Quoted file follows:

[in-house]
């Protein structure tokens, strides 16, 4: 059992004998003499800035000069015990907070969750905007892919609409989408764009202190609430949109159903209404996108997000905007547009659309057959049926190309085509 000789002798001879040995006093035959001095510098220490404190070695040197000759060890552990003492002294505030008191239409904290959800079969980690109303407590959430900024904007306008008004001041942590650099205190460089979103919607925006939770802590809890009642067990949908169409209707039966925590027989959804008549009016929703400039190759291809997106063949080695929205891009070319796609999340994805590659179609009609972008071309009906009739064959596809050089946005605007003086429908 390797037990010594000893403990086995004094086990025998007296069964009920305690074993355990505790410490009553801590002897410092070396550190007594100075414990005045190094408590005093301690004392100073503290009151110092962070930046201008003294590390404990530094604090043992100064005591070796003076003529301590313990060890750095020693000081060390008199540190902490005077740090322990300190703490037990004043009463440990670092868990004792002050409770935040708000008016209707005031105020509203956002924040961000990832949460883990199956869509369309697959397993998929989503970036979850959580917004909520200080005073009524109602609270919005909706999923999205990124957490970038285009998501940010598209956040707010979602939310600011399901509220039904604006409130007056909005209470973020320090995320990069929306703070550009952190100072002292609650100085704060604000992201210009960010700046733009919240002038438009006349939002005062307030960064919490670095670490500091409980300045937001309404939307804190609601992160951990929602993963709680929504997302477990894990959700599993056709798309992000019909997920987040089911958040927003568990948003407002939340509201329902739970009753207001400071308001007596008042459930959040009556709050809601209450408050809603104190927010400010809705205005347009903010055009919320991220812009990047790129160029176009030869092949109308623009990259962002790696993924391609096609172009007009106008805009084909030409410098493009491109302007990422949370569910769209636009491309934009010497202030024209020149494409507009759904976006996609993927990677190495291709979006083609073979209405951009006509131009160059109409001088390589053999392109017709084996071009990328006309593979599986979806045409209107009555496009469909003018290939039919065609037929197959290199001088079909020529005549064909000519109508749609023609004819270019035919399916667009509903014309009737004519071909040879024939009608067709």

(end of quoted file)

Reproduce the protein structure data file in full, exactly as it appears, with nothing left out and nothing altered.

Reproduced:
[in-house]
């Protein structure tokens, strides 16, 4: 059992004998003499800035000069015990907070969750905007892919609409989408764009202190609430949109159903209404996108997000905007547009659309057959049926190309085509 000789002798001879040995006093035959001095510098220490404190070695040197000759060890552990003492002294505030008191239409904290959800079969980690109303407590959430900024904007306008008004001041942590650099205190460089979103919607925006939770802590809890009642067990949908169409209707039966925590027989959804008549009016929703400039190759291809997106063949080695929205891009070319796609999340994805590659179609009609972008071309009906009739064959596809050089946005605007003086429908 390797037990010594000893403990086995004094086990025998007296069964009920305690074993355990505790410490009553801590002897410092070396550190007594100075414990005045190094408590005093301690004392100073503290009151110092962070930046201008003294590390404990530094604090043992100064005591070796003076003529301590313990060890750095020693000081060390008199540190902490005077740090322990300190703490037990004043009463440990670092868990004792002050409770935040708000008016209707005031105020509203956002924040961000990832949460883990199956869509369309697959397993998929989503970036979850959580917004909520200080005073009524109602609270919005909706999923999205990124957490970038285009998501940010598209956040707010979602939310600011399901509220039904604006409130007056909005209470973020320090995320990069929306703070550009952190100072002292609650100085704060604000992201210009960010700046733009919240002038438009006349939002005062307030960064919490670095670490500091409980300045937001309404939307804190609601992160951990929602993963709680929504997302477990894990959700599993056709798309992000019909997920987040089911958040927003568990948003407002939340509201329902739970009753207001400071308001007596008042459930959040009556709050809601209450408050809603104190927010400010809705205005347009903010055009919320991220812009990047790129160029176009030869092949109308623009990259962002790696993924391609096609172009007009106008805009084909030409410098493009491109302007990422949370569910769209636009491309934009010497202030024209020149494409507009759904976006996609993927990677190495291709979006083609073979209405951009006509131009160059109409001088390589053999392109017709084996071009990328006309593979599986979806045409209107009555496009469909003018290939039919065609037929197959290199001088079909020529005549064909000519109508749609023609004819270019035919399916667009509903014309009737004519071909040879024939009608067709």